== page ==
Last fall we put out a call to filmmakers, artists, colleagues, and friends for short video tributes on the occasion of Anthology’s 50th anniversary. The response was overwhelming, with almost 90 separate videos arriving over the past six months. These videos took a dizzying variety of forms, including numerous moving and heartfelt talking head testimonials, as well as collage films, poetic meditations, quasi-structuralist pieces, and other filmic homages to the spirit of Anthology and to the filmmakers who are our raison d’être. So many of the videos are of such a high creative caliber, essentially comprising new short films in their own right, that as the project winds down (at least in its virtual form…we can’t wait to screen them theatrically when the time comes!), we’ve decided to compile a selection of these into two compilation programs (organized alphabetically). Program 1 is now streaming, and features videos by Peggy Ahwesh, Stephanie Barber, Stephen Broomer, Jem Cohen, Martha Colburn, Manuel DeLanda, Nathaniel Dorsky, Bradley Eros & Richard Sylvarnes, Erin Espelie, James Fotopoulos, Su Friedrich, Carolyn Funk & Gina Telaroli, Sarah Halpern, Tessa Hughes-Freeland, Ken & Flo Jacobs, Tom Jarmusch, Victoria Keddie, and C. Spencer Yeh. [Program 2 will begin streaming on Wednesday, April 21.]

Meanwhile, all the anniversary video tributes continue to be available here. In addition to the short films included in the compilation programs (see above), this showcase includes testimonials by agnès b., Alec Baldwin, Roger Corman, Abel Ferrara, Michelle Handelman, Richard Hell, Jim Jarmusch, Alan Licht & Lee Ranaldo, Alex Ross Perry, Jennifer Reeder, Béla Tarr, John Waters, Frederick Wiseman, and many others.

On December 21, WNYC’s “All Of It with Alison Stewart” hosted Anthology’s Archivist John Klacsmann and Film Programmer Jed Rapfogel for a segment devoted to the 50th anniversary; a recording can be streamed here.

Visit this page on our website for more information about Anthology’s anniversary, and this page for updates about related programming. And last but not least, click here to read more about (and support) Anthology’s expansion project, the next phase in our history!

Our Vimeo page continues to showcase works by Ken Jacobs & Jonas Mekas. In May Anthology collaborated with Screen Slate to premiere a brand-new work by Ken Jacobs, MOVIE THAT INVITES PAUSING (2020, 24 min, digital), and the film remains available for viewing free of charge! (As a special bonus, click here for an interview between Ken Jacobs and his son – and fellow filmmaker – Azazel Jacobs.) And several of Jonas's films are available as well, including SELF-PORTRAIT (1980, 20 min), RE: MACIUNAS AND FLUXUS (2011, 93 min), KEEP SINGING (2011, 82 min), and HAPPY EASTER RIDE (2012). In addition, Jonas’s classic works WALDEN and LOST LOST LOST are available for online rental via Kino Lorber’s KinoNow service. The films can be streamed for $9 each, with 50% of the rental income going to Anthology, to help us weather our closure. To access both films, click here.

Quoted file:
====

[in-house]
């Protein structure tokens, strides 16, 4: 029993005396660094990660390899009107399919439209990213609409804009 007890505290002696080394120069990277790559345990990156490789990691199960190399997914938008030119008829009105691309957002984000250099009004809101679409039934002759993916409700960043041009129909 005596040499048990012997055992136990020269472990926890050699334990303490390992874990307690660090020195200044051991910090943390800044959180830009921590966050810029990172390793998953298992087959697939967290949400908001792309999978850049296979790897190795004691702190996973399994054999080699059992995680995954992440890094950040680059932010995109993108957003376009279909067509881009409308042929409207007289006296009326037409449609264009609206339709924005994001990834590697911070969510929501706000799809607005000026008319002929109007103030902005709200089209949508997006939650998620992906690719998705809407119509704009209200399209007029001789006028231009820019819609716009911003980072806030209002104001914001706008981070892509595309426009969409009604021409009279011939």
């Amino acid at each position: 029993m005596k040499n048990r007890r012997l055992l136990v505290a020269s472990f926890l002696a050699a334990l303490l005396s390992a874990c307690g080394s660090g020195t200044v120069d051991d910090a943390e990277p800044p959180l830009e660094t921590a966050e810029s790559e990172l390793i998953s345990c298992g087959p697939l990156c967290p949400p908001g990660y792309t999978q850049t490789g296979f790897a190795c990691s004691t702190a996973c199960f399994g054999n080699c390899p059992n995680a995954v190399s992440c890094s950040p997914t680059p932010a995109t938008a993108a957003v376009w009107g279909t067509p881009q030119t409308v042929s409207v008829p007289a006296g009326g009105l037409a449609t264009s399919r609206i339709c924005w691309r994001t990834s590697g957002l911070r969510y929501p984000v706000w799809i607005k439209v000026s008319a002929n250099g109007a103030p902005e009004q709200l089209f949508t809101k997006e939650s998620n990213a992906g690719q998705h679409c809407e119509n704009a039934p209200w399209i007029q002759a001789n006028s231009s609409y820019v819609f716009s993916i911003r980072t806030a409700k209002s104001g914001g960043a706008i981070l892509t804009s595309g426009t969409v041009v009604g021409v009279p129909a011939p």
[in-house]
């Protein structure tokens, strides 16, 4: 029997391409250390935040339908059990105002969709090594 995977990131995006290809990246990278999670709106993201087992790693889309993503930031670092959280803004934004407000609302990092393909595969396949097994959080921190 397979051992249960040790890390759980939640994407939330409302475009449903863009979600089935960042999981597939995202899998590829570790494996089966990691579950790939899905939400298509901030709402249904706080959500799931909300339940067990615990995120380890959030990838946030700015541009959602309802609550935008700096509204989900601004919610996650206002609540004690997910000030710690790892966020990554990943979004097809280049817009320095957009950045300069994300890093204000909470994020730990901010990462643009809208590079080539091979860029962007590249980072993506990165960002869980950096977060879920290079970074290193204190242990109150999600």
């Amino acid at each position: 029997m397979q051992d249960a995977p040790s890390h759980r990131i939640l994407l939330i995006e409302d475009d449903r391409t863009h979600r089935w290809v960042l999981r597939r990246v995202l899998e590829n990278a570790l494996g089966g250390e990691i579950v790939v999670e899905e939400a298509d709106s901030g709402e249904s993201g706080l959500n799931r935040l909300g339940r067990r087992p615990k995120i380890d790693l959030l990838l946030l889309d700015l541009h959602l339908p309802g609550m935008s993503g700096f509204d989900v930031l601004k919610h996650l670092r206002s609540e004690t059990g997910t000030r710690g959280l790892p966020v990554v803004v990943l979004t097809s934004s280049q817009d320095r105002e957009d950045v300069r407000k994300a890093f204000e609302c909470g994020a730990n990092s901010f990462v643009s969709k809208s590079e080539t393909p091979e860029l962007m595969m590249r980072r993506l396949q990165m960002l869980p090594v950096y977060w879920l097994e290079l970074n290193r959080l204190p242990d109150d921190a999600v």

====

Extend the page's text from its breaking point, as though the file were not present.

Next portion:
April 28-May 4

VANDA DUARTE is a week-long festival dedicated exclusively to dissident films by Latin American women directors. Guest-curated by Argentinian filmmakers Lucila Mariani and Lara Franzetti, whose production company VANDA is committed to showcasing points of view that are too often relegated to the margins, VANDA DUARTE will comprise one program each day from April 28-May 4, and will be available to stream free-of-charge!


May 12-25

Inspired by the legacy of Alfred Larvick, whose extensive body of 8mm home movies reflected his lifelong dedication to documenting the daily lives of his family and his North Dakota community, the Al Larvick Conservation Fund was created in order to preserve historical and cultural heritage through conservation, education, and the public accessibility of American analog home movie, amateur cinema, and community recording collections. This online series celebrates the achievements of the Al Larvick Fund by showcasing a selection of regional films that have been preserved with its support. The series encompasses home movies created by U.S. servicemen stationed abroad, during and immediately after WWII; documentation of appearances by John F. and Robert Kennedy; filmmaker Jim Hubbard’s films of LGBTQ activism in the 1970s-80s; and the hilariously resourceful and inventive film parodies made by Tim Smith and friends (including future SIMPSONS creator Matt Groening) in the same period in Portland, Oregon. For more info about the Al Larvick Conservation Fund, visit: